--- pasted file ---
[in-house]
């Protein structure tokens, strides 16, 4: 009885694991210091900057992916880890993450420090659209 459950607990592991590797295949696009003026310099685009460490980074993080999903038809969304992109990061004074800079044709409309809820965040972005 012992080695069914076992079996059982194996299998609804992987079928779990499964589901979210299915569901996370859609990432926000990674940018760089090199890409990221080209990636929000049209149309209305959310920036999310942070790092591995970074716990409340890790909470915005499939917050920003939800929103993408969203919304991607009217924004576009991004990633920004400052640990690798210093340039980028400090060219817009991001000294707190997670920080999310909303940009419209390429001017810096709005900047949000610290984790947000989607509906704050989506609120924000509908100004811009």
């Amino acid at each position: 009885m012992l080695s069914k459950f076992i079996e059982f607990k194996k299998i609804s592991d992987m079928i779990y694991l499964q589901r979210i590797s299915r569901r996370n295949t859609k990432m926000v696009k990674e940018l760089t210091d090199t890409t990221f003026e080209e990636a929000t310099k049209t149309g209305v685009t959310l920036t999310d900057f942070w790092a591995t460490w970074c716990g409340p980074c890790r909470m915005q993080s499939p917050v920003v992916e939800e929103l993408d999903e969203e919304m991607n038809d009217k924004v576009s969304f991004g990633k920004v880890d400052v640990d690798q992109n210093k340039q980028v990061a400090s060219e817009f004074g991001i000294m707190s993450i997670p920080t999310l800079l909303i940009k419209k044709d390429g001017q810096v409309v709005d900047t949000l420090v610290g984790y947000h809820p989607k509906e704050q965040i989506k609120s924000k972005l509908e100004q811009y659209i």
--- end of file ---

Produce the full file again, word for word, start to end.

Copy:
[in-house]
């Protein structure tokens, strides 16, 4: 009885694991210091900057992916880890993450420090659209 459950607990592991590797295949696009003026310099685009460490980074993080999903038809969304992109990061004074800079044709409309809820965040972005 012992080695069914076992079996059982194996299998609804992987079928779990499964589901979210299915569901996370859609990432926000990674940018760089090199890409990221080209990636929000049209149309209305959310920036999310942070790092591995970074716990409340890790909470915005499939917050920003939800929103993408969203919304991607009217924004576009991004990633920004400052640990690798210093340039980028400090060219817009991001000294707190997670920080999310909303940009419209390429001017810096709005900047949000610290984790947000989607509906704050989506609120924000509908100004811009």
């Amino acid at each position: 009885m012992l080695s069914k459950f076992i079996e059982f607990k194996k299998i609804s592991d992987m079928i779990y694991l499964q589901r979210i590797s299915r569901r996370n295949t859609k990432m926000v696009k990674e940018l760089t210091d090199t890409t990221f003026e080209e990636a929000t310099k049209t149309g209305v685009t959310l920036t999310d900057f942070w790092a591995t460490w970074c716990g409340p980074c890790r909470m915005q993080s499939p917050v920003v992916e939800e929103l993408d999903e969203e919304m991607n038809d009217k924004v576009s969304f991004g990633k920004v880890d400052v640990d690798q992109n210093k340039q980028v990061a400090s060219e817009f004074g991001i000294m707190s993450i997670p920080t999310l800079l909303i940009k419209k044709d390429g001017q810096v409309v709005d900047t949000l420090v610290g984790y947000h809820p989607k509906e704050q965040i989506k609120s924000k972005l509908e100004q811009y659209i």